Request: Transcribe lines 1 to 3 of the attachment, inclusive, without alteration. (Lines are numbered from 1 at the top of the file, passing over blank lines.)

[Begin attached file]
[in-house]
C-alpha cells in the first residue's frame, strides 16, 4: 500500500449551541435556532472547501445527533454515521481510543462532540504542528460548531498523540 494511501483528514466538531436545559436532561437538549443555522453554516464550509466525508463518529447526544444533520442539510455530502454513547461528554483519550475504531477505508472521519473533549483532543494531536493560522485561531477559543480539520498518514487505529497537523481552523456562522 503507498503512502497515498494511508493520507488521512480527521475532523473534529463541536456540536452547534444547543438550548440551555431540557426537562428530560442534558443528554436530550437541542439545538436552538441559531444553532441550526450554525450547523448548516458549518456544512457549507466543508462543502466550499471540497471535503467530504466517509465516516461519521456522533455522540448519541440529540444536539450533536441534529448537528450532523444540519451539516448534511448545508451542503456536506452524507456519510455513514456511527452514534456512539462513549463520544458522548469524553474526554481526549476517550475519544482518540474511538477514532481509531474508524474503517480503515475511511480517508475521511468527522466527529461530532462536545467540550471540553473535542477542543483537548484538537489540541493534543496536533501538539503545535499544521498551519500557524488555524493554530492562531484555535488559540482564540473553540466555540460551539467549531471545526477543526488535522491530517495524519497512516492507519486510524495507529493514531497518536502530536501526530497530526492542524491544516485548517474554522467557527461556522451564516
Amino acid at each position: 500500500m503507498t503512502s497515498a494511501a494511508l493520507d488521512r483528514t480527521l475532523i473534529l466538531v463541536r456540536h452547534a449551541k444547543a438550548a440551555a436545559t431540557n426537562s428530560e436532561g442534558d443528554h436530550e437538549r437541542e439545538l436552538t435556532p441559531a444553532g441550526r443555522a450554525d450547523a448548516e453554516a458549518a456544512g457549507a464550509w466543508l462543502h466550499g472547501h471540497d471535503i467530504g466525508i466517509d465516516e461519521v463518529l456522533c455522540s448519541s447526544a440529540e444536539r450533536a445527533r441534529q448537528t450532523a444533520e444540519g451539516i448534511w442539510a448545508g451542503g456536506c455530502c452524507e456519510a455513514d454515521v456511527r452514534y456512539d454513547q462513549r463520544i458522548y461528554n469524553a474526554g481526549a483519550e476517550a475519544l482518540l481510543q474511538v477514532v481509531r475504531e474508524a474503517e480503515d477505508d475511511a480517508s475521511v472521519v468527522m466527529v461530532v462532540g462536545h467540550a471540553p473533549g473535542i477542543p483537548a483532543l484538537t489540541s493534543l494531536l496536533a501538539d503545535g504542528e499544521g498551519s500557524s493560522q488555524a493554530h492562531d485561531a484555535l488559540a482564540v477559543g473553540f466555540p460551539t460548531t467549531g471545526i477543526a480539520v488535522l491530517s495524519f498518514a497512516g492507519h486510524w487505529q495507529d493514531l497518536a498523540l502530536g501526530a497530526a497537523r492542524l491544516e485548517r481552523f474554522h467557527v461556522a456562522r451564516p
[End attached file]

[in-house]
C-alpha cells in the first residue's frame, strides 16, 4: 500500500449551541435556532472547501445527533454515521481510543462532540504542528460548531498523540 494511501483528514466538531436545559436532561437538549443555522453554516464550509466525508463518529447526544444533520442539510455530502454513547461528554483519550475504531477505508472521519473533549483532543494531536493560522485561531477559543480539520498518514487505529497537523481552523456562522 503507498503512502497515498494511508493520507488521512480527521475532523473534529463541536456540536452547534444547543438550548440551555431540557426537562428530560442534558443528554436530550437541542439545538436552538441559531444553532441550526450554525450547523448548516458549518456544512457549507466543508462543502466550499471540497471535503467530504466517509465516516461519521456522533455522540448519541440529540444536539450533536441534529448537528450532523444540519451539516448534511448545508451542503456536506452524507456519510455513514456511527452514534456512539462513549463520544458522548469524553474526554481526549476517550475519544482518540474511538477514532481509531474508524474503517480503515475511511480517508475521511468527522466527529461530532462536545467540550471540553473535542477542543483537548484538537489540541493534543496536533501538539503545535499544521498551519500557524488555524493554530492562531484555535488559540482564540473553540466555540460551539467549531471545526477543526488535522491530517495524519497512516492507519486510524495507529493514531497518536502530536501526530497530526492542524491544516485548517474554522467557527461556522451564516
Amino acid at each position: 500500500m503507498t503512502s497515498a494511501a494511508l493520507d488521512r483528514t480527521l475532523i473534529l466538531v463541536r456540536h452547534a449551541k444547543a438550548a440551555a436545559t431540557n426537562s428530560e436532561g442534558d443528554h436530550e437538549r437541542e439545538l436552538t435556532p441559531a444553532g441550526r443555522a450554525d450547523a448548516e453554516a458549518a456544512g457549507a464550509w466543508l462543502h466550499g472547501h471540497d471535503i467530504g466525508i466517509d465516516e461519521v463518529l456522533c455522540s448519541s447526544a440529540e444536539r450533536a445527533r441534529q448537528t450532523a444533520e444540519g451539516i448534511w442539510a448545508g451542503g456536506c455530502c452524507e456519510a455513514d454515521v456511527r452514534y456512539d454513547q462513549r463520544i458522548y461528554n469524553a474526554g481526549a483519550e476517550a475519544l482518540l481510543q474511538v477514532v481509531r475504531e474508524a474503517e480503515d477505508d475511511a480517508s475521511v472521519v468527522m466527529v461530532v462532540g462536545h467540550a471540553p473533549g473535542i477542543p483537548a483532543l484538537t489540541s493534543l494531536l496536533a501538539d503545535g504542528e499544521g498551519s500557524s493560522q488555524a493554530h492562531d485561531a484555535l488559540a482564540v477559543g473553540f466555540p460551539t460548531t467549531g471545526i477543526a480539520v488535522l491530517s495524519f498518514a497512516g492507519h486510524w487505529q495507529d493514531l497518536a498523540l502530536g501526530a497530526a497537523r492542524l491544516e485548517r481552523f474554522h467557527v461556522a456562522r451564516p